Throughout the beginning of the short story, Antigone shows herself as a stubborn intuitive person towards the separate characters. First, Antigone does not fear King Creon at any point; Antigone only worries about her brother Polyneices. Proud, and strong, Antigone says, “Creon is not strong enough to stand in my way”. (Sophocles, Act 1). Determination basically describes Antigone as she will not let Creon stand in her way as she will bury her brother, Polyneices, even if Creon tries to stop her from doing so.
If there was no consequences he would assassinate Duncan with no worries but committing treason worries him. In Holinshed's works, the guilty conscience is also a message through King Kenneth after he butchered his nephew. King Kenneth conscience tormented him about how the eternal God will forever know and will punish him and he believes he deserves
I have given you my soul; leave me my name!”(Miller 143). His repetition of “name” represents his obsession with his reputation and how there is no way he should be allowed to be negatively compared to “dust on the feet”. Proctor’s request to leave his name allows him to die in a positive and courageous
Once she hears Hero talking about how Benedick is in love with her she opens herself to the sensitivitis and weaknesses of love. Unlike Hero who is will do anything her father asks and will agree to an arranged marraige to marry anybody that her father picks, Beatrice refuses to marry because she feels that she has not found the perfect man for her? While Hero is willing to have a controlling husband, Beatrice shows that she wants to have her own and answer to no man. She 's not having that. Her favorite target is Benedick, with whom she has something of a history, to the extent that she exercises her talent for mocking him on the poor unsuspecting messenger and takes the first opportunity to needle him once he arrives.
Antigone is loyal to her brother Polyneices and Creon is against Polyneices because he feels he betrayed the city. Throughout the story the two clash with hatred, but Antigone’s role in the cities society made Creon a Tragic hero. Even though Antigone is Creon's niece, It is no surprise that she goes against his decree to bury her brother. She explains to her sister that she wants to bring honour to her family and not betray her brother, “Yes. I’ll do duty to my brother and yours as well, if you’re not prepared to I won’t be caught betraying him”(line 58).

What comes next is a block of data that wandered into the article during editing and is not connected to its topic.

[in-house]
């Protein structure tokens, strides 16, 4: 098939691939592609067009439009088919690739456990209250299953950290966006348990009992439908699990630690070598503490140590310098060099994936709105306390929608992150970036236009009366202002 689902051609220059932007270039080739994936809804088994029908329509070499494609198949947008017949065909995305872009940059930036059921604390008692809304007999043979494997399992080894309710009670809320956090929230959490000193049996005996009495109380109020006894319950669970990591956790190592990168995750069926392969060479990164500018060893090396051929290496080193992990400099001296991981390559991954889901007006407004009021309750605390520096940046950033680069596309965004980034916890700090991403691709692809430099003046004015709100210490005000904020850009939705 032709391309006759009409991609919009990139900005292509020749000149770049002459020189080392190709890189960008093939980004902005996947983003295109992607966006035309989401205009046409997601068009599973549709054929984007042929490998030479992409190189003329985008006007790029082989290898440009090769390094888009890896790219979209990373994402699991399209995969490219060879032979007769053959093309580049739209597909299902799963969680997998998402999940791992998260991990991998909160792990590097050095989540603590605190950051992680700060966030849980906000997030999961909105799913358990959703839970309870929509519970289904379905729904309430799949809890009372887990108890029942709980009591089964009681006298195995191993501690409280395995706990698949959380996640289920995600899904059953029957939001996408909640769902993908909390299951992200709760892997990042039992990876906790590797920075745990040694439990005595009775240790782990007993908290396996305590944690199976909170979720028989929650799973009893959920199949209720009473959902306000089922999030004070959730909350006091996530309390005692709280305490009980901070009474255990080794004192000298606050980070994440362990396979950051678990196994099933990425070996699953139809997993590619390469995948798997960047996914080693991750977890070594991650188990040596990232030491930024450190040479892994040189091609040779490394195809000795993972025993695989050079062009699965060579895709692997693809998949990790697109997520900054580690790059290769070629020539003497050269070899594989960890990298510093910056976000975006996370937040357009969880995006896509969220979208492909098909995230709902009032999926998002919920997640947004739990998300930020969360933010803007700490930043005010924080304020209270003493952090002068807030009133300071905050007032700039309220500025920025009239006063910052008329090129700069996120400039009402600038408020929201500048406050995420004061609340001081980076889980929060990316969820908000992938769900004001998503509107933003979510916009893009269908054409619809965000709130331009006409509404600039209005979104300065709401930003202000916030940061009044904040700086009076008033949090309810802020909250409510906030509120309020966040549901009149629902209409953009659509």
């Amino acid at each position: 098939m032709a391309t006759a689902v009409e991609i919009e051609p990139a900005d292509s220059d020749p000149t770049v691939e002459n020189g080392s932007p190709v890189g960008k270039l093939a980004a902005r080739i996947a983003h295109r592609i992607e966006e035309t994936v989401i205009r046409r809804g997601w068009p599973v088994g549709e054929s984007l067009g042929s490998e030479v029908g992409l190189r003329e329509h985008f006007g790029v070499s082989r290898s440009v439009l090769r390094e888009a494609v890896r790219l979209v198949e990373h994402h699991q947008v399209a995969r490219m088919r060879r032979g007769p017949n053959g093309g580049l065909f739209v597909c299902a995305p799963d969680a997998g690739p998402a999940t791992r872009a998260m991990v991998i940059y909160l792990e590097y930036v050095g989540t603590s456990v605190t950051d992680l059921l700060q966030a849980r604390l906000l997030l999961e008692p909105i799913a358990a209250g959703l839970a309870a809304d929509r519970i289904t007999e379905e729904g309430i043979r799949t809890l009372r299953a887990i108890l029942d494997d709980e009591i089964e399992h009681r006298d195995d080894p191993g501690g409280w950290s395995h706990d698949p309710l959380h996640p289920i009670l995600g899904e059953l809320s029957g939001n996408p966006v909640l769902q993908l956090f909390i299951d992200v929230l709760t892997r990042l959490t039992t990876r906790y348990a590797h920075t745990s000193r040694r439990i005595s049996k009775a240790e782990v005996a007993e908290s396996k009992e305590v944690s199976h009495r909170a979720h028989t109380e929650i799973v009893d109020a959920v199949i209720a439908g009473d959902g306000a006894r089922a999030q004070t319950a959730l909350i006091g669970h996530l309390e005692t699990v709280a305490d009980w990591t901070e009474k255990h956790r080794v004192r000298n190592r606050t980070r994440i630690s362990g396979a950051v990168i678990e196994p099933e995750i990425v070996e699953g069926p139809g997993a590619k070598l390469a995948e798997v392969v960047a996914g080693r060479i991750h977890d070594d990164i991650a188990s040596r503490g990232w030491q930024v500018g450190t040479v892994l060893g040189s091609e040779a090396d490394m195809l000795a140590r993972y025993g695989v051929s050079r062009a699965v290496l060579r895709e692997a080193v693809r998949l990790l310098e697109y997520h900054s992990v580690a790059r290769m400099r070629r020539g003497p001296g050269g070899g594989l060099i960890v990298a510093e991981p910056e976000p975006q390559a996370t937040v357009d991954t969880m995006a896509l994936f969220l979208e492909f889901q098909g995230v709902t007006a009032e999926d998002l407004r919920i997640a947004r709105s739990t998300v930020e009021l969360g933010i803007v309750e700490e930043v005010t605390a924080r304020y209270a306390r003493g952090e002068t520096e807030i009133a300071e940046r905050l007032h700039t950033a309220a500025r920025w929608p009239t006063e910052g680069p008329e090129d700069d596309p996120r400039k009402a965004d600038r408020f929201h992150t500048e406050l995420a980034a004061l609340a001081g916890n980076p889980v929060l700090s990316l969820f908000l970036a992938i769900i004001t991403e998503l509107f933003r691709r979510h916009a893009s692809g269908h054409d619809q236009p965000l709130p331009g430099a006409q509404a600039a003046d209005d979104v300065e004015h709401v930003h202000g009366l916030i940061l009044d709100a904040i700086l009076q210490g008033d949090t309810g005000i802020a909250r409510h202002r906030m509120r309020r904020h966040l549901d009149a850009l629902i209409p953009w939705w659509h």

When their hypocrisy in torturing only Orestes is objected to, as his mother committed mariticide and was not hounded, they defend themselves, arguing “[i]t [was] not kindred blood,” and thus it “[did] not count” (III.165). Once the gods threaten to take their powers of retribution from them, they are quick to insist that “[n]o man today / [w]ill stray from virtue / [w]ho knows that Justice / [m]ay strike tomorrow” (III.414-417). This defense relies upon man’s fear of retribution, and the assumption that without it, all men would commit acts of
Even though Lady Macbeth has ambition like her husband she fears Macbeth’s nature “Glamis thou art, and Cawdor, and shalt be what thou art promised. Yet do I fear thy nature; it is too full o' th' milk of human kindness to catch the nearest way. Thou wouldst be great, art not without ambition, but without the illness should attend it” (15-20). After reading the letter from her husband which recounts the witches' prophesy, Lady Macbeth's thoughts immediately turn to murder. The problem with that is Macbeth has ambition, but he doesn’t have the nerve to see it through.
He pushes it to the back of his mind and focuses on the battle rather than Lady Macbeth’s demise. In Scene 8, before Macbeth is slain, the last thing he says is “Lay on Macduff, / And damn’d be him that first cries, ‘Hold, enough!”. He is eager to be strong to the end – attempting to keep the qualities that he was once respected
Hamlet from Hamlet asserts, “To die, to sleep-- No more--and by a sleep to say we end The heartache, and the thousand natural shocks That flesh is heir to. ‘Tis a consummation.” (Act 3, Sc 1) Hamlet believes that death is the only way out. Death is to be embraced because it is the only way to escape the pain from this world. Death was an eye opener in a different way to Hamlet. It forced him to think differently, but in a way where his actions are very careless.